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What’s going on there?

Imagine, you’re cleaning out the hooves of your horse and all of a sudden a part of the hoof sole comes off in little white crumbs or occasionally even in larger chucks.

The reassuring news is that a crumbling hoof sole is typically not a cause for significant concern!

This condition is frequently observed in horses with limited physical activity, especially those that are minimally exercised and mainly on consistently soft and level surfaces, such as riding arenas. In such cases, the sole doesn’t undergo sufficient wear and tear from below, causing the dead horn of the sole to detach in crumbled or plate-like fragments when the hooves are cleaned in the sole region. The regeneration of the sole horn is a natural renewal process of the hoof sole, which typically occurs unnoticed by humans when the sole horn is continuously stimulated through significant movement and various terrains. In this scenario, the hoof is effectively “scraped out” by the uneven ground.

Therefore, the most effective way to support your horse is to provide ample opportunities for free-range exercise, such as a paddock trail with diverse surfaces, and engage in regular additional exercise on hacks.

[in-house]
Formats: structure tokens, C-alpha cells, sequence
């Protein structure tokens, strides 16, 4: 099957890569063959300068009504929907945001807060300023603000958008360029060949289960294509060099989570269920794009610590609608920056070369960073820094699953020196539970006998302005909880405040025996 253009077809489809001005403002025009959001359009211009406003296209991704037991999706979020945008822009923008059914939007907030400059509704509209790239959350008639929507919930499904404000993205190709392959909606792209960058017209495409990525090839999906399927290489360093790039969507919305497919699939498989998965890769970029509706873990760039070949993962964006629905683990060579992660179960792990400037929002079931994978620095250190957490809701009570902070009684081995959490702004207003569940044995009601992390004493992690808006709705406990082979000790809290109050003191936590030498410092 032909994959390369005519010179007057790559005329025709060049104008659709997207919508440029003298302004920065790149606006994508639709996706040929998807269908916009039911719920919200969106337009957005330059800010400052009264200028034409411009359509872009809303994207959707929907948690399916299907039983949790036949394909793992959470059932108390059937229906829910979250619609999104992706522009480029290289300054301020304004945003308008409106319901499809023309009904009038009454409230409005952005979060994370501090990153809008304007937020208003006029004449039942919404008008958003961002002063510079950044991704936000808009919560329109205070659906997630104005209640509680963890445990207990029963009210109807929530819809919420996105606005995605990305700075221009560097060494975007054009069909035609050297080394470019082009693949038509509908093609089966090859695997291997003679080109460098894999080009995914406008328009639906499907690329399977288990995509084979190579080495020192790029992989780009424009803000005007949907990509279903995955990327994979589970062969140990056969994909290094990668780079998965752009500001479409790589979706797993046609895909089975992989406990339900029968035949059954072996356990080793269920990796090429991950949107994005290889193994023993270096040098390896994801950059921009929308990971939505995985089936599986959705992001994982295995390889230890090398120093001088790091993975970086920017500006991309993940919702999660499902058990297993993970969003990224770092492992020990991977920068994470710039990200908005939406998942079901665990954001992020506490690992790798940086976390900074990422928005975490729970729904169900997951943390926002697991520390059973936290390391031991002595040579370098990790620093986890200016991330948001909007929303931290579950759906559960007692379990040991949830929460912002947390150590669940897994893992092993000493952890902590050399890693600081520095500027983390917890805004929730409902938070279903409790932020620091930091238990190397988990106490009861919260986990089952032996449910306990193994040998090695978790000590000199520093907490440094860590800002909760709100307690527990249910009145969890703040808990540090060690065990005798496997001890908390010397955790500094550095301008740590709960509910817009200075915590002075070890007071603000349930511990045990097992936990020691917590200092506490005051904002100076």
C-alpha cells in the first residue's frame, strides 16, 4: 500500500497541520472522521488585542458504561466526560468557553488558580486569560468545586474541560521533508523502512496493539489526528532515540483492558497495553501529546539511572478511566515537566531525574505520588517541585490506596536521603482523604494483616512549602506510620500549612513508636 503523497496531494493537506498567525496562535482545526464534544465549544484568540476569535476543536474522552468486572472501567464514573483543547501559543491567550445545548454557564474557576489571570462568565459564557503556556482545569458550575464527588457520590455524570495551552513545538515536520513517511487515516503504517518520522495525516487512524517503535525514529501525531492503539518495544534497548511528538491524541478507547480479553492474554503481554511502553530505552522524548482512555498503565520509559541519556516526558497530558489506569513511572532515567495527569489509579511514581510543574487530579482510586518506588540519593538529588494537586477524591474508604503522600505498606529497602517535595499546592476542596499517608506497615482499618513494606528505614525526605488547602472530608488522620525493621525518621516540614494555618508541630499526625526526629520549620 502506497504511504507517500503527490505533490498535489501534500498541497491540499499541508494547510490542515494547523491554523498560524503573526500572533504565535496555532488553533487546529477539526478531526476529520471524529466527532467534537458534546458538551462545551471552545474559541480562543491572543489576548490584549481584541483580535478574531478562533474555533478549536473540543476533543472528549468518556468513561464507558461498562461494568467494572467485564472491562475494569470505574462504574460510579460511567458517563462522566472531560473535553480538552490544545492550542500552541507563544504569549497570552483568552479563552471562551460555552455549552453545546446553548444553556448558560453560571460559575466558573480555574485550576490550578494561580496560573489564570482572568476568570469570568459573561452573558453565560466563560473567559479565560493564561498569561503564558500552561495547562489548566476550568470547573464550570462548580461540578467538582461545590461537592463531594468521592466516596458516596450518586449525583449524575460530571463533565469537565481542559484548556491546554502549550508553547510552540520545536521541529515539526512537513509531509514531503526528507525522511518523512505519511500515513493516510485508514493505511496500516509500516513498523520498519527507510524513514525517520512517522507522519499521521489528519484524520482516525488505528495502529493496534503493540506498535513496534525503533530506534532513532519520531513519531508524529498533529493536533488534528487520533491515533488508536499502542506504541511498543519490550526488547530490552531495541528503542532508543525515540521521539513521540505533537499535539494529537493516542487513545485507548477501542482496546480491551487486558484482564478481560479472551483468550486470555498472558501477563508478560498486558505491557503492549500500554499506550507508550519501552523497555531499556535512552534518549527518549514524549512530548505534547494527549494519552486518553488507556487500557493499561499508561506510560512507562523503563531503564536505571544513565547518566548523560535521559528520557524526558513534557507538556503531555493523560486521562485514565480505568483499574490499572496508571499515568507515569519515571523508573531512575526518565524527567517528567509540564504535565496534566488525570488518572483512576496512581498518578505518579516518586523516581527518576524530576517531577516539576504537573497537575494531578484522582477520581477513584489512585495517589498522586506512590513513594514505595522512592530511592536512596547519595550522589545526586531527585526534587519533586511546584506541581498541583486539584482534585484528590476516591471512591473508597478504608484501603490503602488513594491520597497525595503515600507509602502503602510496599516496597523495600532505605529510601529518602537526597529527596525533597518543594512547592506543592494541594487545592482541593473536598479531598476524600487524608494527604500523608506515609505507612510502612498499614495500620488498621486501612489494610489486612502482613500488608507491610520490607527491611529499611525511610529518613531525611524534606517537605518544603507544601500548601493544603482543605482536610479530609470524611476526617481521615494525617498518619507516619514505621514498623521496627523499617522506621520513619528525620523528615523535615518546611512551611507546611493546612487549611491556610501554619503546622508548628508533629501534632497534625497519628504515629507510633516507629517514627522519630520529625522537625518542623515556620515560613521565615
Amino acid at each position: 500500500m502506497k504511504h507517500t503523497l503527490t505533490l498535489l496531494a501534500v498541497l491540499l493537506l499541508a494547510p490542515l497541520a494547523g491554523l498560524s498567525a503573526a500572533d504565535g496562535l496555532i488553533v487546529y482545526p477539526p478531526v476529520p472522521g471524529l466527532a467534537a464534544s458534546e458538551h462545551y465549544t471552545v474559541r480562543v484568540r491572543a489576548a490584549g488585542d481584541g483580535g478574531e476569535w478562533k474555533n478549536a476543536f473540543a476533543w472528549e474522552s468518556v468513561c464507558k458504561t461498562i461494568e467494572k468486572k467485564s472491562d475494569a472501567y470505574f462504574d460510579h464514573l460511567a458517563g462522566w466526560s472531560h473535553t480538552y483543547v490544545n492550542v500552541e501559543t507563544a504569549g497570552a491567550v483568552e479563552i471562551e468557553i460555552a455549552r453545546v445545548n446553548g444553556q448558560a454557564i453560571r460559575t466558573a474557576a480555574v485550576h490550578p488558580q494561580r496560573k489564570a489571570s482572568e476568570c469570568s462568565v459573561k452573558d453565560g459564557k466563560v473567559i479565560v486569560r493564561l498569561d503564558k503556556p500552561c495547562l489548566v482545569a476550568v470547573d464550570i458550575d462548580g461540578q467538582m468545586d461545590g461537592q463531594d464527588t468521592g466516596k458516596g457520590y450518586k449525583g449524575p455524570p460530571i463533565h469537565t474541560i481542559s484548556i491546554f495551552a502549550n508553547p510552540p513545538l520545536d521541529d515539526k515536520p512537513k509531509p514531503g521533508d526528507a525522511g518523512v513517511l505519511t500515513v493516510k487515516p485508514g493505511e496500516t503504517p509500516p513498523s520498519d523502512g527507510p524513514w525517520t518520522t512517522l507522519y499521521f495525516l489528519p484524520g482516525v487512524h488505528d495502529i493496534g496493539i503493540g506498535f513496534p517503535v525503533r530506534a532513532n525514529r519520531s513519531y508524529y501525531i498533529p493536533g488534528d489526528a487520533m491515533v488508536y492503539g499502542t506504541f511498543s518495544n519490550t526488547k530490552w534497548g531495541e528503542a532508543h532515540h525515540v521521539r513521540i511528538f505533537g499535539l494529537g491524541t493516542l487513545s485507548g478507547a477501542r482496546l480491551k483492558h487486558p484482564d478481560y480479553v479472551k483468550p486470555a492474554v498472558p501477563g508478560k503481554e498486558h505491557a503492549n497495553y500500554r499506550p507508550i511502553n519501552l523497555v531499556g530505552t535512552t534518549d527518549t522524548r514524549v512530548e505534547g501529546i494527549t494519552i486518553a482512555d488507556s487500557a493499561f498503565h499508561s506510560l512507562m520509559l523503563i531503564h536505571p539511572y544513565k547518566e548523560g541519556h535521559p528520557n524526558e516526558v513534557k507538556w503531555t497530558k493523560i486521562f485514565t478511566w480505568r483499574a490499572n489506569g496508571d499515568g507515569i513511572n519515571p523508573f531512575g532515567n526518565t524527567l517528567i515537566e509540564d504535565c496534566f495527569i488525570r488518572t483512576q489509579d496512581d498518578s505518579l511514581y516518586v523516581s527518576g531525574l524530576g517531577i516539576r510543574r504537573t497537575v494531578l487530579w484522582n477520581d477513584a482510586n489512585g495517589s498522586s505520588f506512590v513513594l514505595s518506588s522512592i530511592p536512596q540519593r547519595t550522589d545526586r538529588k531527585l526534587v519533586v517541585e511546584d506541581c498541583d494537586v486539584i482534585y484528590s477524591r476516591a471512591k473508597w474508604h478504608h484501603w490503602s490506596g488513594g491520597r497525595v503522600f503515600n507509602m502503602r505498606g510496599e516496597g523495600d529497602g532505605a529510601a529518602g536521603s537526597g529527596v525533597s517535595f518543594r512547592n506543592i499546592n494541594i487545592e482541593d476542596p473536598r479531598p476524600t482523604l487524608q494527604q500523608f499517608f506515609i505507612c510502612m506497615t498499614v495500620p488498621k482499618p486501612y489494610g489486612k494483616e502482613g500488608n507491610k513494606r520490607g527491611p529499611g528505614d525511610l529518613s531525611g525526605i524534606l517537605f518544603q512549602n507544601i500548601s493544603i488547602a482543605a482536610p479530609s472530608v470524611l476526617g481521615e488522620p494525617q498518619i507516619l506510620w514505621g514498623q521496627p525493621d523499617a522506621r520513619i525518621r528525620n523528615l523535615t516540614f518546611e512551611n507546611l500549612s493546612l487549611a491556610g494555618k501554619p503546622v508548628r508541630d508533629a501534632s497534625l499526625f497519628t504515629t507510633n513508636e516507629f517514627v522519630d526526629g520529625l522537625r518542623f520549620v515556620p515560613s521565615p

The decaying crumbly horn can be easily removed

This can easily be done during routine hoof care and, of course, during daily hoof cleaning. However, in this process, it’s essential to exercise caution, particularly when scraping, ensuring that only the very loose horn that naturally comes off on its own is removed. The living sole should be avoided during this process, as it serves to protect the sensitive tissue beneath it from pressure.

The process of the sole crumbling can also be observed when transitioning from a flat hoof to a healthier sole arch, resulting from proper trimming. In this situation, the transition is characterized by the decaying horn that flakes or crumbles off. Ideally, a sole arch should form naturally as the hoof undergoes the necessary changes. Actively cutting into the living sole can lead to thinning and sensitivity in the horse’s hoof, and it may even trigger laminitis. It is best to allow the natural process to take place.

In the beginning, it may be necessary to adjust the trimming or shoeing intervals. Excessive wall protrusion can reduce the natural abrasion, even with proper movement management.

For abnormal growths, detachments: Hoof trimmer

Certainly, there are hoof conditions where a double sole may develop, or the corner struts have grown over the sole. In such cases, a larger piece may occasionally detach. In that case, it’s advisable to consult your hoof specialist. They can provide a professional assessment and initiate the necessary treatment measures to promote the development of a healthy sole.